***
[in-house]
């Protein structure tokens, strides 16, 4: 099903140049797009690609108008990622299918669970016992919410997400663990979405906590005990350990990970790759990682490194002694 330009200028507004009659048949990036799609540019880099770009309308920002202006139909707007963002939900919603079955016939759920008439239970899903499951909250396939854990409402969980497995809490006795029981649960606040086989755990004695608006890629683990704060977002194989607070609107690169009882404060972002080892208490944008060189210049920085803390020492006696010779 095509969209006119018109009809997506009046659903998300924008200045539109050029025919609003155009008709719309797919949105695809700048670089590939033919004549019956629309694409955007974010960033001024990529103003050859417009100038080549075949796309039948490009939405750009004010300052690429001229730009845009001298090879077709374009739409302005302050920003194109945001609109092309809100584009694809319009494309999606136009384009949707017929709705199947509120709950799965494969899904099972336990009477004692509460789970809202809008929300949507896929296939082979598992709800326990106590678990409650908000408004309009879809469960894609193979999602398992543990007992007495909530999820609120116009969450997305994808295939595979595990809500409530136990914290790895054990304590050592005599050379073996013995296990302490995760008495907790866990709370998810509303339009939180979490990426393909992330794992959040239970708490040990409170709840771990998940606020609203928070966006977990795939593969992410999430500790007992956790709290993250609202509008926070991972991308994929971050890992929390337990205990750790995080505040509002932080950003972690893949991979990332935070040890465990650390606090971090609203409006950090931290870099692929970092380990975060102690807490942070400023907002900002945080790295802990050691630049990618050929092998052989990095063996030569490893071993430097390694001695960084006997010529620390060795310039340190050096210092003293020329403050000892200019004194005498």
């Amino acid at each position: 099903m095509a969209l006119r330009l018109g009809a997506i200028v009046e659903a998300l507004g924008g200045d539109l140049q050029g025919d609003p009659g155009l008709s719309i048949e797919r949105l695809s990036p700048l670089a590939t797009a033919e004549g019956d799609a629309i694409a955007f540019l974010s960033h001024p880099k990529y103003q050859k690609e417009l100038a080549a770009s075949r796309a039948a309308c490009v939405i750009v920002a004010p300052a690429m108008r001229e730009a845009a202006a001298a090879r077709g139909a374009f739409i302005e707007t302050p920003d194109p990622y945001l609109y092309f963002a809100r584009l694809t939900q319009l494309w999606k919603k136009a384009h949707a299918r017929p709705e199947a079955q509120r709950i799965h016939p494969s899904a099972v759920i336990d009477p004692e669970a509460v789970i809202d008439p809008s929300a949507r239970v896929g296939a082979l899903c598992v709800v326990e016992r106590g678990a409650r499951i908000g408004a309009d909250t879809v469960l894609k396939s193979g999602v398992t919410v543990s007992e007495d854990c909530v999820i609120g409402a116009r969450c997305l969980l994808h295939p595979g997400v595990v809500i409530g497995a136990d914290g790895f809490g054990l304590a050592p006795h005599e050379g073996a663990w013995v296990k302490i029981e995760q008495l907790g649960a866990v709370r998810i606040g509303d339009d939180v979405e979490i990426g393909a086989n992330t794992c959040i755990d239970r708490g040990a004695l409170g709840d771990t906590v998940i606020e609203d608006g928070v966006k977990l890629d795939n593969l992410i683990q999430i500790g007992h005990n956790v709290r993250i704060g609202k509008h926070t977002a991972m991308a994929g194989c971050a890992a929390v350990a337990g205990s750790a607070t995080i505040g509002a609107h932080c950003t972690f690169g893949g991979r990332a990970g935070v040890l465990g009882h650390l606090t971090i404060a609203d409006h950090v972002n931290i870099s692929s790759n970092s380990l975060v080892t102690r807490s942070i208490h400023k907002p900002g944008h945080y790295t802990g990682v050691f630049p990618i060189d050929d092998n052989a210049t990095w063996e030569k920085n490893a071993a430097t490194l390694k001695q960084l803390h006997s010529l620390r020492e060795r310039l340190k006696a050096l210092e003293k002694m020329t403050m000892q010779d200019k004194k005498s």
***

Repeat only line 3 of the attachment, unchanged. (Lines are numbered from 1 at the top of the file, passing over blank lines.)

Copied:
């Amino acid at each position: 099903m095509a969209l006119r330009l018109g009809a997506i200028v009046e659903a998300l507004g924008g200045d539109l140049q050029g025919d609003p009659g155009l008709s719309i048949e797919r949105l695809s990036p700048l670089a590939t797009a033919e004549g019956d799609a629309i694409a955007f540019l974010s960033h001024p880099k990529y103003q050859k690609e417009l100038a080549a770009s075949r796309a039948a309308c490009v939405i750009v920002a004010p300052a690429m108008r001229e730009a845009a202006a001298a090879r077709g139909a374009f739409i302005e707007t302050p920003d194109p990622y945001l609109y092309f963002a809100r584009l694809t939900q319009l494309w999606k919603k136009a384009h949707a299918r017929p709705e199947a079955q509120r709950i799965h016939p494969s899904a099972v759920i336990d009477p004692e669970a509460v789970i809202d008439p809008s929300a949507r239970v896929g296939a082979l899903c598992v709800v326990e016992r106590g678990a409650r499951i908000g408004a309009d909250t879809v469960l894609k396939s193979g999602v398992t919410v543990s007992e007495d854990c909530v999820i609120g409402a116009r969450c997305l969980l994808h295939p595979g997400v595990v809500i409530g497995a136990d914290g790895f809490g054990l304590a050592p006795h005599e050379g073996a663990w013995v296990k302490i029981e995760q008495l907790g649960a866990v709370r998810i606040g509303d339009d939180v979405e979490i990426g393909a086989n992330t794992c959040i755990d239970r708490g040990a004695l409170g709840d771990t906590v998940i606020e609203d608006g928070v966006k977990l890629d795939n593969l992410i683990q999430i500790g007992h005990n956790v709290r993250i704060g609202k509008h926070t977002a991972m991308a994929g194989c971050a890992a929390v350990a337990g205990s750790a607070t995080i505040g509002a609107h932080c950003t972690f690169g893949g991979r990332a990970g935070v040890l465990g009882h650390l606090t971090i404060a609203d409006h950090v972002n931290i870099s692929s790759n970092s380990l975060v080892t102690r807490s942070i208490h400023k907002p900002g944008h945080y790295t802990g990682v050691f630049p990618i060189d050929d092998n052989a210049t990095w063996e030569k920085n490893a071993a430097t490194l390694k001695q960084l803390h006997s010529l620390r020492e060795r310039l340190k006696a050096l210092e003293k002694m020329t403050m000892q010779d200019k004194k005498s």